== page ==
Despite extensive use of galvanised panels, these early Audis may be starting to rust in expensive-to-fix places. Any car showing bubbling in the lower panels will most likely have been repaired after a crash without properly reinstating the rust-proofing. Damaged, mis-aligned bumpers are common in low-cost cars and won’t affect driveability unless the adjacent panels are out of whack as well. Second-hand doors, boot-lids and 100CD bonnets can be found cheaply but a used 200T bonnet was recently offered at $500. Make sure the hatch doesn’t collapse on your head due to tired supports (new ones are $70 each) and that a damaged seal isn’t allowing water to collect in the sub-boot. 

Engine & transmission


The five-cylinder engine is durable, providing maintenance is thorough. Mechanical parts are available and most aren’t expensive. Electronic and fuel-injection problems causing stuttery acceleration or black exhaust smoke indicate a car with problems. Even if engine internals are sound, fuel and electronic system repairs could top $2000. It’s worth checking that the cam drive belt has been recently changed. Turbocharged cars need specialised evaluation but if performance feels sluggish or there’s any sign of white or grey smoke under acceleration, avoid the car. Automatic transmission seals can fail and impede gear selection. Check for dirty fluid and slow or no engagement of reverse. CV joints on FWD cars work hard and clicking while turning means new ones are needed. They are available for under $250 each.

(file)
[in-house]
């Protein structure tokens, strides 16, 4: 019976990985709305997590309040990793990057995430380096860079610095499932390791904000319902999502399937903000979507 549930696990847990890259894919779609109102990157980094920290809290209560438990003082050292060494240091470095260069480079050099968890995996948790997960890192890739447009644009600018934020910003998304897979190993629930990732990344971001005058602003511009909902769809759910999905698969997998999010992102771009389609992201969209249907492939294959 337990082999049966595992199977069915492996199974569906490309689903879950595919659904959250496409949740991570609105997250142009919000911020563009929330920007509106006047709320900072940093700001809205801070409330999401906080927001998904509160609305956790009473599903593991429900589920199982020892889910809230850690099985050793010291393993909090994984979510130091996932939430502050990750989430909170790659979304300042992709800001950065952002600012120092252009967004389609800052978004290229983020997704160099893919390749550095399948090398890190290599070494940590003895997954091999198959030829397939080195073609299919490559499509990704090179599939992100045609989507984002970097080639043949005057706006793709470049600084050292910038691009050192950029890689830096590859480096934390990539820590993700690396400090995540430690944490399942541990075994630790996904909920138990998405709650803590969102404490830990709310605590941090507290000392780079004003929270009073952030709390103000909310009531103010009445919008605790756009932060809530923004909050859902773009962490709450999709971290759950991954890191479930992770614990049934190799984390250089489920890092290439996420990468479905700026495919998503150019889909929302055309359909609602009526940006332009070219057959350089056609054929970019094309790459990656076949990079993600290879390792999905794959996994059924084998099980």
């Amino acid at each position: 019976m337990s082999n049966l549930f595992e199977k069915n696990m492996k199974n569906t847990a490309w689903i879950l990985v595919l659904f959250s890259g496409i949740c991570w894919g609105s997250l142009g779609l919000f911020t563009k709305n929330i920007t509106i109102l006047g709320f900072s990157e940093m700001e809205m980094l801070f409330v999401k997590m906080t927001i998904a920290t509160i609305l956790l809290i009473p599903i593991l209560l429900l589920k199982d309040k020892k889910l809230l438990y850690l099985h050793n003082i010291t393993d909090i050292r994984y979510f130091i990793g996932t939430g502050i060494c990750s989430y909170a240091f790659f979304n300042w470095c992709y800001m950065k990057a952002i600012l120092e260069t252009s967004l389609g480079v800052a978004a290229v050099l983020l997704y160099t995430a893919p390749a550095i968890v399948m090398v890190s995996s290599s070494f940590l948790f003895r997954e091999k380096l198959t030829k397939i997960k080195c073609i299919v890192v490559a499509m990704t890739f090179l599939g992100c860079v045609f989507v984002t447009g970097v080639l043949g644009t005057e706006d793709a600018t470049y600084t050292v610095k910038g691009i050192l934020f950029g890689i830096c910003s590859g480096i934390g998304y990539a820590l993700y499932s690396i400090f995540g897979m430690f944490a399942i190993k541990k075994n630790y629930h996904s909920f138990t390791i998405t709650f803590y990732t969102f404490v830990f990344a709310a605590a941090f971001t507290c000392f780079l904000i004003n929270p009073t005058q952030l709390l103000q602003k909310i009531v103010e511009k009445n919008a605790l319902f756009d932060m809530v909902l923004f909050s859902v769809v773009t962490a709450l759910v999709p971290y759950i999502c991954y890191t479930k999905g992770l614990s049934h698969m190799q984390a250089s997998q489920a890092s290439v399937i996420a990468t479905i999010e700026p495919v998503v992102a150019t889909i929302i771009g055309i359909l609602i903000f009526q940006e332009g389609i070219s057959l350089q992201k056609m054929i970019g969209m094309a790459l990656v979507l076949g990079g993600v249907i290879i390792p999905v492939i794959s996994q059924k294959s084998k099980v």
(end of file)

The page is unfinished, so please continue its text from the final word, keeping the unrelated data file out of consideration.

Suspension & brakes


Sagging springs and worn strut inserts will manifest in a bouncy and harsh ride. Rattling from the front end can be due to incorrect or improperly fitted strut inserts. The steering should feel heavier than typical for a power-steer car, but inconsistency of turning effort or hydraulic leaks mean work is needed. New brake rotors are easy to obtain and begin at $160 per pair, but do check that ABS, if fitted, is working effectively. Tyre quality can significantly affect wet-weather grip, so long-term owners should budget for good V-rated rubber and a wheel alignment. 

Interior & electrics


Audi trim is mercifully basic and those well-made seats should still be intrinsically sound, even if they look a little tatty. Dash cracks can be fixed or ignored,

air-con wasn’t very effective even when new, and the cost of a new compressor and refrigerant recharge will be prohibitive unless the car is exceptional. Even winding down the windows may be a risk since replacement motors are difficult to source and costly. If a sunroof is fitted, check it works smoothly and there are no signs of water bypassing the seals.


Audi 100/200 (1983-91) Specs

Number Built 1.38 million (100 & Avant); 77,571 (200T)
Body steel, integrated body/chassis 4-door sedan, wagon
Engine 2144/2226/2310cc OHC in-line 5cyl, fuel injection, turbocharger (200T)
Power 101kW @ 5700rpm*
Torque 188Nm @ 3500rpm*
0-100km/h – 12.2sec*
0-400m – 18.1sec*
Transmission 3-speed automatic, 5-speed manual (100CD only)
Suspension independent, struts, A-arms, anti-roll bar (f); torsion beam axle, coil springs, trailing arms (r)
Brakes four-wheel discs, power-assisted (ABS on 200T)
Tyres 185/70HR14 or 205/60HR15 radial
Price Range $3000-7000
* 100CD manual